2.3. Evaluation of coating performance under erosion-corrosion experiments

The jet impingement test was executed in a cell that holds 5 L of solution and it was recirculated by means of a peristaltic pump. The nozzle is made of Nylon and has an outlet diameter of 2 mm, at 90° from the sample.

The cell, Fig. 2, was coupled to a potentiostat Gamry 600 to generate potentiodynamic polarization curves in order to evaluate the corrosion rate. The reference electrode (RE) of saturated calomel (SCE) was put into a glass shell with a Vycor tip, which acts as a membrane and facilitates electrochemical measurements without any contamination of the electrode. The auxiliary electrode (AE) of platinum was located near the working electrode (sample), to reduce the ohmic drop during the measurement.

Potentiodynamic curves were initiated once the open circuit potential (OCP) was stabilized. The exposure area of the sample was 78.54 mm2. A sweep was carried out from -0.6 to 0.6 V vs SCE using a scan rate of 1 mV/s. In all the tests, the samples were immersed for 30 min in the solution or in the slurry under the action of the jet. The electrochemical parameters were calculated with Tafel extrapolation using E-Chem Analysis-Gamry software.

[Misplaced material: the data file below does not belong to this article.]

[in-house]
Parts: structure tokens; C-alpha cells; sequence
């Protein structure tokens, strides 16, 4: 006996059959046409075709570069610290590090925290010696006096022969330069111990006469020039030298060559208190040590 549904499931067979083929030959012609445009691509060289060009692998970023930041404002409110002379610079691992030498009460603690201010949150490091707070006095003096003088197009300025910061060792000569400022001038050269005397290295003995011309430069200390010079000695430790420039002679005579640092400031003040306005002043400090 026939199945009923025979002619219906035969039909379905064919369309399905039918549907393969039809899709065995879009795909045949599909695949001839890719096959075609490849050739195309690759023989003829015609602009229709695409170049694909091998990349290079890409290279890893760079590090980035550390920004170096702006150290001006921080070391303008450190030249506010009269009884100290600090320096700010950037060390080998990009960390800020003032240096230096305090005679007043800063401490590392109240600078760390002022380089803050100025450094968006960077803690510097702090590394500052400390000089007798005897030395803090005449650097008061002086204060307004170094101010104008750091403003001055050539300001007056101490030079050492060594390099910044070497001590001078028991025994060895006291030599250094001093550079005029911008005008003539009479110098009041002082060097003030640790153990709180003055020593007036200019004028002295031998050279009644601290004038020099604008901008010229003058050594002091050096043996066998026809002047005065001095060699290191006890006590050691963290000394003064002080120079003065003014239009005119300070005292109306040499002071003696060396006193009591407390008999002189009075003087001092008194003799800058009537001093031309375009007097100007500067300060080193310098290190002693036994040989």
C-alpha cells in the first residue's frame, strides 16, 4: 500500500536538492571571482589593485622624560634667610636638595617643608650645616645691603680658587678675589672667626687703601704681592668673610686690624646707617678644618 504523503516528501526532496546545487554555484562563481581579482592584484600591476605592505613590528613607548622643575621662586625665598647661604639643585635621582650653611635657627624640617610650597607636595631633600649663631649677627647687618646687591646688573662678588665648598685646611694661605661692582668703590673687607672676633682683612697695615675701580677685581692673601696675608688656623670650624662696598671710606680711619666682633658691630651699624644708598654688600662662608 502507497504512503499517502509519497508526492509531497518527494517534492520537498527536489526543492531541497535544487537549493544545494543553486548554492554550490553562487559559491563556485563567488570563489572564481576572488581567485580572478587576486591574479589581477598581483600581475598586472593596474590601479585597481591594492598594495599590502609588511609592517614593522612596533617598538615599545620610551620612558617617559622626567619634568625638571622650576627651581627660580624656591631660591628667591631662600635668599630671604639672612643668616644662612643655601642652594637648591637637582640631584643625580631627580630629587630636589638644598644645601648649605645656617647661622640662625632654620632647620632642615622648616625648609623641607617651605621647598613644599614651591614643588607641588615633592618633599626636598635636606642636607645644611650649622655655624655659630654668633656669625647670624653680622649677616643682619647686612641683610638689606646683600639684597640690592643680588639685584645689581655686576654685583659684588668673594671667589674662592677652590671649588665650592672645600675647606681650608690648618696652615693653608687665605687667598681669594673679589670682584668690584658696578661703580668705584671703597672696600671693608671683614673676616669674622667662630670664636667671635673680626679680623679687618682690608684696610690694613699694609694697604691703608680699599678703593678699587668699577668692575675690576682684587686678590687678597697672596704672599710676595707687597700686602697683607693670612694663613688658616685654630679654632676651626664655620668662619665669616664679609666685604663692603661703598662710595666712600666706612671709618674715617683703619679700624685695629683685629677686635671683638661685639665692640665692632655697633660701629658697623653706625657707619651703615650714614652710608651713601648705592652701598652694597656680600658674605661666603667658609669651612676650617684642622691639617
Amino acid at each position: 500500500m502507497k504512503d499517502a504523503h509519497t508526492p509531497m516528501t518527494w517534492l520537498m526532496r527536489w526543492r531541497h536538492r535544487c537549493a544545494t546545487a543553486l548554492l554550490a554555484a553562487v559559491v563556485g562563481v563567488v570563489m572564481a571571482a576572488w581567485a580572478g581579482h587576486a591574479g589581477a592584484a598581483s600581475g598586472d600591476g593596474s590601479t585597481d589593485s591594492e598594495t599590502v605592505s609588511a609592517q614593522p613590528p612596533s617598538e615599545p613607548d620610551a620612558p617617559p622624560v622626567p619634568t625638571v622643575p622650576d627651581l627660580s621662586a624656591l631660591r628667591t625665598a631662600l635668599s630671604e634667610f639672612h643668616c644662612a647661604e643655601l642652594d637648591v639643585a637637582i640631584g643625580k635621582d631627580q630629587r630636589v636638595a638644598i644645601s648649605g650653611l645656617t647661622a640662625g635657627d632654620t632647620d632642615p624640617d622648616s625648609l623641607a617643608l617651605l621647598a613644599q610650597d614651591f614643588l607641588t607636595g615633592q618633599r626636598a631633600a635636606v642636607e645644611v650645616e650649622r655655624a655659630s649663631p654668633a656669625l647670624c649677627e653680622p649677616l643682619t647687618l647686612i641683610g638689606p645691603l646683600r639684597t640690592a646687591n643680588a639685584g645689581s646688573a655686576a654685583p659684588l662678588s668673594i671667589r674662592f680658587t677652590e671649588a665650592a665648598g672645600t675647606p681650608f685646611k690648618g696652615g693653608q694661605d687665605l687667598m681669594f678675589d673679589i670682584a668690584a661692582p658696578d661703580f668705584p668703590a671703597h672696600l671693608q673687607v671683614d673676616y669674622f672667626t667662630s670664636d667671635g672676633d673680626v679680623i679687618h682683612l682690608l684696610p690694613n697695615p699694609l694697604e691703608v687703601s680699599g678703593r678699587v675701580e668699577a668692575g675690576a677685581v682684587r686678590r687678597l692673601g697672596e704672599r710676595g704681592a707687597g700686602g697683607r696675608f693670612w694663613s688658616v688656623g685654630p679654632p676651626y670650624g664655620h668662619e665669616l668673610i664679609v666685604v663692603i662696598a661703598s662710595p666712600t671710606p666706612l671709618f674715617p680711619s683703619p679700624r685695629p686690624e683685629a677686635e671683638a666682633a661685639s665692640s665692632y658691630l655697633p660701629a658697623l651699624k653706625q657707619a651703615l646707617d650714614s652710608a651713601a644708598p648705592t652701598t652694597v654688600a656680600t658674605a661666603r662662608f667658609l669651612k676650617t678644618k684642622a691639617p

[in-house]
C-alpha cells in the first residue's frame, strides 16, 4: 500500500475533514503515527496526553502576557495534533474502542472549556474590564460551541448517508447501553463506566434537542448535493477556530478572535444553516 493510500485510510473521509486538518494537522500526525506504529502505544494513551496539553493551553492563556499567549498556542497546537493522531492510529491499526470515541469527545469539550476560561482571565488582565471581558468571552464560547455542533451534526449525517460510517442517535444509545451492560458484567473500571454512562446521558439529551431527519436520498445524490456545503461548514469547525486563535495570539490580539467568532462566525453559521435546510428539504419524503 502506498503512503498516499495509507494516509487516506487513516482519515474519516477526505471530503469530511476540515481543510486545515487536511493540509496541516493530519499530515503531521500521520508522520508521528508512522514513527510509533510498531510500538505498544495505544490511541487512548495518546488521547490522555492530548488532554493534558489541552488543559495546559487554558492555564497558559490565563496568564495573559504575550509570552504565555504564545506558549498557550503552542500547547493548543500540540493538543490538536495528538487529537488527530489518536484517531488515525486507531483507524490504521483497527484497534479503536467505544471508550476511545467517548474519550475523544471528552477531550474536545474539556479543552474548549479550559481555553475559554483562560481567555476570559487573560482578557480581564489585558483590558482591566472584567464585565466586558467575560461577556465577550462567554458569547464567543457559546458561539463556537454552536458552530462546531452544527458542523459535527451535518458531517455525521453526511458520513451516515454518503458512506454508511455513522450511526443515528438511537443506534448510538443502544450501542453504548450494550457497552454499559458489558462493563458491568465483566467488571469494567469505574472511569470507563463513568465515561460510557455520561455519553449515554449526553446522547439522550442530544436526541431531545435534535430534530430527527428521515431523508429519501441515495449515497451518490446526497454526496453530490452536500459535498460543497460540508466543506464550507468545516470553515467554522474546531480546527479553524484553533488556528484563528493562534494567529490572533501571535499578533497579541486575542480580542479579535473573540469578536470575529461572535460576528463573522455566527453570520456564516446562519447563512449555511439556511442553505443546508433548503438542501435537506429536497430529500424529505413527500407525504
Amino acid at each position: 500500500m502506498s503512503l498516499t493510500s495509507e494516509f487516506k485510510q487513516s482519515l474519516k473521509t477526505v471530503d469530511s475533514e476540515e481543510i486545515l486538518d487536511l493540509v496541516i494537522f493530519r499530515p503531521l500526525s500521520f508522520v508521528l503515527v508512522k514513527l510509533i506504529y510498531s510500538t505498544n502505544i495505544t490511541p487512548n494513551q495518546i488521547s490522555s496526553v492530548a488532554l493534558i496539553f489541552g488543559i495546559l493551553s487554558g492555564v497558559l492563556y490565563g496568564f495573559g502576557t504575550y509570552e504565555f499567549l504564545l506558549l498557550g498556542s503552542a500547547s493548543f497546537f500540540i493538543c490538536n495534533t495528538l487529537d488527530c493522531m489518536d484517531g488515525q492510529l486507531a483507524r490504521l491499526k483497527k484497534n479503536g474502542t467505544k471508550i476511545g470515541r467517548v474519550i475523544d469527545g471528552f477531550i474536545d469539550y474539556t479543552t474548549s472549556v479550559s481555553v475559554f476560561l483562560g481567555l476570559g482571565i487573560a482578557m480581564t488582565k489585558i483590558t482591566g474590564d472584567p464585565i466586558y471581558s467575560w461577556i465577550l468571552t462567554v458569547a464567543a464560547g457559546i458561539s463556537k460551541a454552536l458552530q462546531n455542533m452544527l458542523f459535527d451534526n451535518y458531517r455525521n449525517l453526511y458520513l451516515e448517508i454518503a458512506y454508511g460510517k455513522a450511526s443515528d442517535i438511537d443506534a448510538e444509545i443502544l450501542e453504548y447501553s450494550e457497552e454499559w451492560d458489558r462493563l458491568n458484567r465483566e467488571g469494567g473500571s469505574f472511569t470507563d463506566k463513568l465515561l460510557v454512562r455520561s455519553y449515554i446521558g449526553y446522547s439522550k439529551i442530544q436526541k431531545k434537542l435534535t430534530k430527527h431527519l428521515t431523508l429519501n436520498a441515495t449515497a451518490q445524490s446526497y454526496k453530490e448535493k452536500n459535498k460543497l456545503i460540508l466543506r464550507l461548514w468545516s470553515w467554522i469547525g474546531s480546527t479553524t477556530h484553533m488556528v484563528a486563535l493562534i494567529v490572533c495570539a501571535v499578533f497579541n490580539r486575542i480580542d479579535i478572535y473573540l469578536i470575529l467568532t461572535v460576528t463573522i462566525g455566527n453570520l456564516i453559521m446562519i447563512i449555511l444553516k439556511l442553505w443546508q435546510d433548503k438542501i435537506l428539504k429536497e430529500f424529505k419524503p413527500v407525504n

The corrosion tests were performed in a 3.5%wt. NaCl solution, while in the erosion and EC tests slurry composed of a solution with 10% wt. of silica particles of 0.300-0.212 mm (AFS 50/70) size was used. In the erosion test, a cathodic voltage of -1V vs Ecorr was supplied in order to avoid mass loss associated with corrosion. In the slurry tests, a paddle stirrer was used in order to facilitate the suspension of the silica particles and supply a homogeneous solution to the pump.

The jet impingement velocities were 4 and 8 m/s. The test was performed at room temperature (25-28°C). The Nylon sample holder was of the Avesta cell type in order to avoid crevice corrosion. The sample was placed 5 mm from the nozzle. The mass loss erosion and EC test were calculated gravimetrically.

The nomenclature used in the samples was as follows: Table 1.


3. Results and Discussion

The characterization of the substrates after the heat treatment, the coating and the electrochemical measurements of mass loss of the coated and uncoated samples after completing the tests, as well micrographs will be reported.

3.1. Characterization of substrates